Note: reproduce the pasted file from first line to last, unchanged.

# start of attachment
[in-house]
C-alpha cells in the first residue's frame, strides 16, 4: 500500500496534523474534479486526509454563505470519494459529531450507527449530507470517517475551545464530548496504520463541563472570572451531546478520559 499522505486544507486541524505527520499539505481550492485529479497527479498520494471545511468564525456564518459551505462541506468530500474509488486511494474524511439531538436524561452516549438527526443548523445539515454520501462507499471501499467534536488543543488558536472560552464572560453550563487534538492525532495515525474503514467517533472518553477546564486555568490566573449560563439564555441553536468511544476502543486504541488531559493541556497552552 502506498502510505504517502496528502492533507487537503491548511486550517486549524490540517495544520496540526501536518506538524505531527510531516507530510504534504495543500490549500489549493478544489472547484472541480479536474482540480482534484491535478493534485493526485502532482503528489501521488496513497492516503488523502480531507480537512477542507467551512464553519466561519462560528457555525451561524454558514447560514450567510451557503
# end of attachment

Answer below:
[in-house]
C-alpha cells in the first residue's frame, strides 16, 4: 500500500496534523474534479486526509454563505470519494459529531450507527449530507470517517475551545464530548496504520463541563472570572451531546478520559 499522505486544507486541524505527520499539505481550492485529479497527479498520494471545511468564525456564518459551505462541506468530500474509488486511494474524511439531538436524561452516549438527526443548523445539515454520501462507499471501499467534536488543543488558536472560552464572560453550563487534538492525532495515525474503514467517533472518553477546564486555568490566573449560563439564555441553536468511544476502543486504541488531559493541556497552552 502506498502510505504517502496528502492533507487537503491548511486550517486549524490540517495544520496540526501536518506538524505531527510531516507530510504534504495543500490549500489549493478544489472547484472541480479536474482540480482534484491535478493534485493526485502532482503528489501521488496513497492516503488523502480531507480537512477542507467551512464553519466561519462560528457555525451561524454558514447560514450567510451557503